He added that some House Education Committee members have expressed interested in the plan and lawmakers may introduce it as a bill in the upcoming session.

Nichols also supported making it easier for people to transfer licenses from another state or country, adding that the state should also do what it can to simplify the process and ease any financial burdens.

“We need to step up as a state and help these people. Otherwise, we’re not going to diversify our workforce, we’re not going to fill these needed positions,” he said.

Mill Moore, executive director of Vermont Independent Schools Association, said the state’s more than 30 therapeutic schools, which serve students with severe disabilities, are facing a particularly acute staffing crisis.

“Some of those schools are offering bonuses of up to $5,000 to get somebody with a credential to work in their schools,” he said. “In other words, they are desperate — desperate for credentialed employees because those schools cannot function without adequately credentialed people.”

Moore added that several therapeutic schools have had to turn away students because they cannot operate at full capacity due to a lack of personnel.

Don Tinney, president of the Vermont-NEA, which represents more than 13,000 teachers and school staff around the state, said addressing issues like accessible and affordable child care and student loan debt forgiveness would go a long way to help with workforce recruitment and retention.

In the short term, he pointed to examples from other parts of the country, such as a Pennsylvania school district that is paying subs up to $200 a day, as well as other districts that are offering sizable retention bonuses for teachers.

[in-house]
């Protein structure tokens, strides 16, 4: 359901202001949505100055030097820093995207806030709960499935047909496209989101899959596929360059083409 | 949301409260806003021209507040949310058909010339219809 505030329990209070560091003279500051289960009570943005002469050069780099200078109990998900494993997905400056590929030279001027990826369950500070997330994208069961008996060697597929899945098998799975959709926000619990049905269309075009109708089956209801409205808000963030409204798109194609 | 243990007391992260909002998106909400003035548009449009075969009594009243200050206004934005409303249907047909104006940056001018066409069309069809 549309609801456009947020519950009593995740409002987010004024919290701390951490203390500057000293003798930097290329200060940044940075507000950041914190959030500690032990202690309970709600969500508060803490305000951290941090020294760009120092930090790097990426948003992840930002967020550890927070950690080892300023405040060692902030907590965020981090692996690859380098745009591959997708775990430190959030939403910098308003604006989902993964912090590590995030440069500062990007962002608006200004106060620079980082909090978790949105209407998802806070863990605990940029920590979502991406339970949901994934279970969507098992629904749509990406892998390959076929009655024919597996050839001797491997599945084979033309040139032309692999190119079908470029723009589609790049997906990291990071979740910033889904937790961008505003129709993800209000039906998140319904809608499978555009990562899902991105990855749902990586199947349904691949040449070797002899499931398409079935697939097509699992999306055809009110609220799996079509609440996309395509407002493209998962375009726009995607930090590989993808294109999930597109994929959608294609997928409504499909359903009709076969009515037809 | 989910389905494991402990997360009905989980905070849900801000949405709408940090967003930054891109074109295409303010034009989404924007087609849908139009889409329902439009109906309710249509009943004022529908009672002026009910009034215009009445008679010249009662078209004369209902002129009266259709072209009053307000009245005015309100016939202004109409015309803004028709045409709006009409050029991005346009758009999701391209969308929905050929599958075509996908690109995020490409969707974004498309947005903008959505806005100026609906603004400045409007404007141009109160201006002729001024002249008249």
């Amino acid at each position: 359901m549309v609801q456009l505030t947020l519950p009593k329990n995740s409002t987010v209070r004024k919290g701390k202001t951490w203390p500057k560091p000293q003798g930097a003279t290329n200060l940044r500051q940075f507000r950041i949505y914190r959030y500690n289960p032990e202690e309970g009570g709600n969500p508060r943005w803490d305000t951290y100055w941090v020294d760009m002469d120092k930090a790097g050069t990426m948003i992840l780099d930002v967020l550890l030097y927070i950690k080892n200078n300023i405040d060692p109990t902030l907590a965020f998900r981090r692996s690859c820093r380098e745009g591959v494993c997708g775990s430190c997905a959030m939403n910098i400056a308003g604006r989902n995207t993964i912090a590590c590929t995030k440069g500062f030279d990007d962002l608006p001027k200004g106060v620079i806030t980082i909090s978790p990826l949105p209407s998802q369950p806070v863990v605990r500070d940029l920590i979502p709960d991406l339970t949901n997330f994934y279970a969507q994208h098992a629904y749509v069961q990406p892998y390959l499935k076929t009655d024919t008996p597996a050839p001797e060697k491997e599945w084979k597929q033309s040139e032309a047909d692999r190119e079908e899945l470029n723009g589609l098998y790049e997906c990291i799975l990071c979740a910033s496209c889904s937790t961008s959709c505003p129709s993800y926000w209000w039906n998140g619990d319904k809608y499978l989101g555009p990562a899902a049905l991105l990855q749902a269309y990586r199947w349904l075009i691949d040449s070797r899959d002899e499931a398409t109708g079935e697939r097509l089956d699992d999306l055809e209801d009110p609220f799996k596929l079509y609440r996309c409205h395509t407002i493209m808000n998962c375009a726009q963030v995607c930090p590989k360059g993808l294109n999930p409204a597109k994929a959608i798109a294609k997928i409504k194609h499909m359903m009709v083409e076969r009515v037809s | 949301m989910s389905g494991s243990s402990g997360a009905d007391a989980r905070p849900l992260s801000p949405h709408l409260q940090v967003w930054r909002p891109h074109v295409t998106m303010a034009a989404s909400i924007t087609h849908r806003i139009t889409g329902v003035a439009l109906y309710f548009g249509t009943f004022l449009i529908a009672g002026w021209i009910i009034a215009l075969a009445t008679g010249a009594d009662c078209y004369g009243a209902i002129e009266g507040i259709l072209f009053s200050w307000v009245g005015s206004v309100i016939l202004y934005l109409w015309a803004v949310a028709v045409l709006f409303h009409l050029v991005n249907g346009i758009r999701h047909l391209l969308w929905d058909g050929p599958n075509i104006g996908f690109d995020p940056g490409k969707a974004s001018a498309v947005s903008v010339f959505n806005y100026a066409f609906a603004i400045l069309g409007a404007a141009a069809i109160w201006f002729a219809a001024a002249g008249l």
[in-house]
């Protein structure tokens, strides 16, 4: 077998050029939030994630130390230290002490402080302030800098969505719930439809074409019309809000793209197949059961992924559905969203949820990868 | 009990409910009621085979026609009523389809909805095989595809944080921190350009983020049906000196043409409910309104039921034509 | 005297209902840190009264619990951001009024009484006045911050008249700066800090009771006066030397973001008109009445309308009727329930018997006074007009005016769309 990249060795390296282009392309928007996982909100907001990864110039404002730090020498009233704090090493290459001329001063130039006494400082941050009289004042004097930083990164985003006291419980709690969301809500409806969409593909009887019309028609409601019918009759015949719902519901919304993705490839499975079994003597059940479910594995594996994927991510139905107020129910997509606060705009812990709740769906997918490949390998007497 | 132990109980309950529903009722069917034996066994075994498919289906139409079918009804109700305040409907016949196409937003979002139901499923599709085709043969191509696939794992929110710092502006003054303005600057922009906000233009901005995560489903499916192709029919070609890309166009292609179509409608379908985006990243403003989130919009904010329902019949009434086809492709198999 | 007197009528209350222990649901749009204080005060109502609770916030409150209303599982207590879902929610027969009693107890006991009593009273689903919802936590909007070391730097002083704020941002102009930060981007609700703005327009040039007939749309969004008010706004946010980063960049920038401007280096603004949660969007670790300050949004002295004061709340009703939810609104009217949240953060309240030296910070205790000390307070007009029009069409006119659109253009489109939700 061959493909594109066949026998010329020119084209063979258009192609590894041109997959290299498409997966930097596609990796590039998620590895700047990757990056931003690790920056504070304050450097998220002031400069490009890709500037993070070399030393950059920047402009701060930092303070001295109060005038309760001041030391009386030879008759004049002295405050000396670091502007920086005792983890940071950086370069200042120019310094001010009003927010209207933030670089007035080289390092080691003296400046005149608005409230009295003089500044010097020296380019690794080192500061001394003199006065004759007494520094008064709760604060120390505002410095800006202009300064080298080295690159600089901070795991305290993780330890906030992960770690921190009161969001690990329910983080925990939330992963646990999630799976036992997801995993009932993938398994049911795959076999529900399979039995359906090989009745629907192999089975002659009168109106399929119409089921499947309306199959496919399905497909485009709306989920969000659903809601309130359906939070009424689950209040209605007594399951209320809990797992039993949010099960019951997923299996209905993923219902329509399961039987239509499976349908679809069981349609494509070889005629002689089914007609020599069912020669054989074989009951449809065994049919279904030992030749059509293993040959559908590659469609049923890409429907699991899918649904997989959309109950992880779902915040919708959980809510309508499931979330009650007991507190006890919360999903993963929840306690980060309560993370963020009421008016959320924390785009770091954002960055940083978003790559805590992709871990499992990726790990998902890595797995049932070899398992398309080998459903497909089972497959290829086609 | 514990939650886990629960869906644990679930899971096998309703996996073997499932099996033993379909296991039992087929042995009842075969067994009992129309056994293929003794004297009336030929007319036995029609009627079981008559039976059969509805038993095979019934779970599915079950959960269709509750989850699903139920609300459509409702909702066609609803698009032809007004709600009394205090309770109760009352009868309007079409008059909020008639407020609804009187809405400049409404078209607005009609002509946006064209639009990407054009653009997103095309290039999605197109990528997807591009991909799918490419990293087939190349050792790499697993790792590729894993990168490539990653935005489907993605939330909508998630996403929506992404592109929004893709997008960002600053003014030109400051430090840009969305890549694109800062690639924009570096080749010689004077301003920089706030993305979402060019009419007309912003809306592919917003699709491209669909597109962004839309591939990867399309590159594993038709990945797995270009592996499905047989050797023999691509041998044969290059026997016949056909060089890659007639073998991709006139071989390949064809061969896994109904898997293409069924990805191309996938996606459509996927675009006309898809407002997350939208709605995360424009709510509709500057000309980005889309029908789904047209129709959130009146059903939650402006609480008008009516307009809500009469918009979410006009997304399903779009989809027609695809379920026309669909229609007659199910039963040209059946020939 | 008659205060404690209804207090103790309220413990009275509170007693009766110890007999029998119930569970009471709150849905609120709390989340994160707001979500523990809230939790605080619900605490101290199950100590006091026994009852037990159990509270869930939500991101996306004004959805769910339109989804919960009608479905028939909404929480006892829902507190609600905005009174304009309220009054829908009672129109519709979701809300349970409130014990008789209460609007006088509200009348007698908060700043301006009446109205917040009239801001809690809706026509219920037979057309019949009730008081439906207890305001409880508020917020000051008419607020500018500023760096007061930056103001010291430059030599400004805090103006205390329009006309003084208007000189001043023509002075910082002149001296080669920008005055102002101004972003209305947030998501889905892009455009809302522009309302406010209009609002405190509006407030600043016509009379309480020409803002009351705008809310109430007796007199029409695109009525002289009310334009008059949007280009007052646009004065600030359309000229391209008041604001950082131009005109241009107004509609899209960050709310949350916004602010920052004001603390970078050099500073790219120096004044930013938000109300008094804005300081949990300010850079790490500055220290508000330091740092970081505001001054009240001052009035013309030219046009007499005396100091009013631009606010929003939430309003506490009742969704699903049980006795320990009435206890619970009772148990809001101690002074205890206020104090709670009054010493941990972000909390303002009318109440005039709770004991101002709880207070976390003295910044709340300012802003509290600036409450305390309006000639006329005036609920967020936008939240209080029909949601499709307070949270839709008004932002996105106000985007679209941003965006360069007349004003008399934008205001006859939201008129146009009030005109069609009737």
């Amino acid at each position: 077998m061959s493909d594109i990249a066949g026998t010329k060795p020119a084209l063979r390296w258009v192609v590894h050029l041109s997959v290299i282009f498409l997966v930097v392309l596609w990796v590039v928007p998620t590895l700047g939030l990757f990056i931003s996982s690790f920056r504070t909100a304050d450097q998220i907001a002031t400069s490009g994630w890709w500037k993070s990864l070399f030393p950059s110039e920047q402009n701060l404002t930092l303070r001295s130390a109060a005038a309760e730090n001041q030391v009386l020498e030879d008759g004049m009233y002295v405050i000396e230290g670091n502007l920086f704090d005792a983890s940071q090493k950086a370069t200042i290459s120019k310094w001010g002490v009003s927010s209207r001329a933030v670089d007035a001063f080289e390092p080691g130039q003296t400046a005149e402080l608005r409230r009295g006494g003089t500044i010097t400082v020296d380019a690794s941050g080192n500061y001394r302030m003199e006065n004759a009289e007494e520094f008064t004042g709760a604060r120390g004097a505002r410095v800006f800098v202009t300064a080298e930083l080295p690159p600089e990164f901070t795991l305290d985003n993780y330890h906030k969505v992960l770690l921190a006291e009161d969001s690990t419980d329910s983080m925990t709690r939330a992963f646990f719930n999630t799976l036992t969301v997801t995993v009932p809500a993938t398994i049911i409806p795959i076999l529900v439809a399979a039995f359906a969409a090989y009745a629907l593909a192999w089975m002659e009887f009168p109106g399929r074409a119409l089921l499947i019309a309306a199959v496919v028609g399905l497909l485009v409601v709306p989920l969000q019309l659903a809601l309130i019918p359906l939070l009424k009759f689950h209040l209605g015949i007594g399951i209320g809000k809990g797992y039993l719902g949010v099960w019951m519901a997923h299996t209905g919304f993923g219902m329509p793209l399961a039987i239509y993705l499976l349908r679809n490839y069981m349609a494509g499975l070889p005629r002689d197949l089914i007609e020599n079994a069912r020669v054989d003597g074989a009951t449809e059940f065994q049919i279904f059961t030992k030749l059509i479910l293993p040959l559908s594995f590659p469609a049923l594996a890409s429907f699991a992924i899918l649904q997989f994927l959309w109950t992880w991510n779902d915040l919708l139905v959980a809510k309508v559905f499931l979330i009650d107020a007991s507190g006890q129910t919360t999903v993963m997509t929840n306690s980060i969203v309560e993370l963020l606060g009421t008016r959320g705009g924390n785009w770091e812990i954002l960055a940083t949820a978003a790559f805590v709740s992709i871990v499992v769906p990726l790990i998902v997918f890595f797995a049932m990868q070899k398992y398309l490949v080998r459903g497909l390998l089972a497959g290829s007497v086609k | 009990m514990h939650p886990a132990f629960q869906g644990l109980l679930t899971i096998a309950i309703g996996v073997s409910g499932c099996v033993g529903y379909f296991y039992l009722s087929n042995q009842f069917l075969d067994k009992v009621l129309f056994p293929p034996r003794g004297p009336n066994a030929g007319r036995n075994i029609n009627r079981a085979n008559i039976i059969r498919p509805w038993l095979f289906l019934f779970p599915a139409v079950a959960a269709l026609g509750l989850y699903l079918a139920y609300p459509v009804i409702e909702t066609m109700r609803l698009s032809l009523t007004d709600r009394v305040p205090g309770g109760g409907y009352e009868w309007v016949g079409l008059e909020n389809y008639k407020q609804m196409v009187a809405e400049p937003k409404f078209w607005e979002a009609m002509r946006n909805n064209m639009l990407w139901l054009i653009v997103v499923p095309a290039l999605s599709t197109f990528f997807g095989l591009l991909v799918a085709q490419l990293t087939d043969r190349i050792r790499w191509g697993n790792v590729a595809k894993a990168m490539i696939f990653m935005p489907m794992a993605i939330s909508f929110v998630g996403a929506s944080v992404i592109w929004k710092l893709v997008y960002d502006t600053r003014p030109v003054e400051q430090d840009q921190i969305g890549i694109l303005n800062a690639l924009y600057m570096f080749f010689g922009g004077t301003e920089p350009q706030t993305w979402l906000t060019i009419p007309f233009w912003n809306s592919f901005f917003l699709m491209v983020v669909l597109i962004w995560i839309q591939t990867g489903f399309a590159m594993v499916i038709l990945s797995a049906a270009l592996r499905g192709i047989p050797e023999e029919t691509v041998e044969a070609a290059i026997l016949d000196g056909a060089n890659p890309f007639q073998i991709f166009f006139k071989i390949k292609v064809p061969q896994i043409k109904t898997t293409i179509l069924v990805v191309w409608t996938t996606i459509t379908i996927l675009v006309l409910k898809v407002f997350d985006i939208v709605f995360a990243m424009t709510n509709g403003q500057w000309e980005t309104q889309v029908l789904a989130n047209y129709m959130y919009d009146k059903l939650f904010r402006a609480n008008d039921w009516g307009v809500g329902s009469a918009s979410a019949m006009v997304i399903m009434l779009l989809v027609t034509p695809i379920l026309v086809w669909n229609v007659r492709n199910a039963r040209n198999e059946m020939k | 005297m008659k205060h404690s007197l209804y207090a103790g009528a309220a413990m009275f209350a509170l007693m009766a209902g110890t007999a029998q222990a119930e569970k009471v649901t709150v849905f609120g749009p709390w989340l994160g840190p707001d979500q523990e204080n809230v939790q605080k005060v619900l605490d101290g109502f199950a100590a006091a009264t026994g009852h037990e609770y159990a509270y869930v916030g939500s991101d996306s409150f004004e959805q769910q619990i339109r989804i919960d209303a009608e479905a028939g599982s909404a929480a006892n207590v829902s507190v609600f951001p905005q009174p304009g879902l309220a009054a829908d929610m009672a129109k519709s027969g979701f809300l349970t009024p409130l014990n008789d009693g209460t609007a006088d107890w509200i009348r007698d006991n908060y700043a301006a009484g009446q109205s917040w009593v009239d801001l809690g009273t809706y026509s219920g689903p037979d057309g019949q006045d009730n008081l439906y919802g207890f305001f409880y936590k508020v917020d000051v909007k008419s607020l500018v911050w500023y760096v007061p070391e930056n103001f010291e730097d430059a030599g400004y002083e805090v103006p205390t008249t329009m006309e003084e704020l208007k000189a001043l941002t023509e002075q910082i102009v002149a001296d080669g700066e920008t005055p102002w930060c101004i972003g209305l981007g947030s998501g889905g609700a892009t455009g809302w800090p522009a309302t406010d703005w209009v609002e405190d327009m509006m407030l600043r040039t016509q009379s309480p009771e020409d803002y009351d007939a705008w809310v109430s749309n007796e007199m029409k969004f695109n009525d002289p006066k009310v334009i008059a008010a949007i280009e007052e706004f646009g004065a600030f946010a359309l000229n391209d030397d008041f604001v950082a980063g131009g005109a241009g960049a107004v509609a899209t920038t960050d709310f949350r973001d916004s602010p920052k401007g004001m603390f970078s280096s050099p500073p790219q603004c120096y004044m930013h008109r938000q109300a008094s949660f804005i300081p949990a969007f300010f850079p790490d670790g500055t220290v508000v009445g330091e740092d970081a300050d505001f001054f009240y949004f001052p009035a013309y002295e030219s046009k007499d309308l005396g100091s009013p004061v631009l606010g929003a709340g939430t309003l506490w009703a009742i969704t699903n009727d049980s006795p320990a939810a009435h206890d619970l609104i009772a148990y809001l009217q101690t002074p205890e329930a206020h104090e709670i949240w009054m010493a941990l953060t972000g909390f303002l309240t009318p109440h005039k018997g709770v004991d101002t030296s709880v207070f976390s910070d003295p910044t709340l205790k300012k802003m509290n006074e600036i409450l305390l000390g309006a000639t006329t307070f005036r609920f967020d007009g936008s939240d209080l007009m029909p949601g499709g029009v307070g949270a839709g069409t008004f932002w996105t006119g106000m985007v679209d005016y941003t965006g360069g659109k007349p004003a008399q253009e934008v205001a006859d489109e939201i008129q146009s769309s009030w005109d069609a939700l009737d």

Tinney noted that additional responsibilities related to various initiatives and directives being heaped on classroom teachers — even before the pandemic — were another factor driving educators out of the profession.

“The pressure this year on educators to, quote, ‘get kids caught up,’ has been unbearable for some,” he said, adding that contending with standardized testing in this climate is only compounding the problem.

In an email to the Herald earlier this week, Slate Valley Unified Union School District Superintendent Brooke Olsen-Farrell reported around 18 unfilled positions across the district’s six schools.

Staff absentee rates are also high, she noted. Due to a combination of normal illness, COVID-19 protocols and breakthrough cases, only about 50% of absences are being filled by substitutes daily.

According to Olsen-Farrell, there were 44 staff absences in the district last Friday and only 22 available substitutes.

“Administrators, office personnel, etc., are all subbing. Teachers are taking on extra duties and we are pulling our interventionists to cover classrooms,” she stated.

Board of Education member Tom Lovett pointed out that the workforce crisis was a broad issue and not unique to education, stating that the solution should be “cross-sectional.”

“So I think there might be an opportunity for either the State Board (of Education), but certainly the state government, to make some changes in those areas. And it would help all sectors of the economy in this environment,” he said.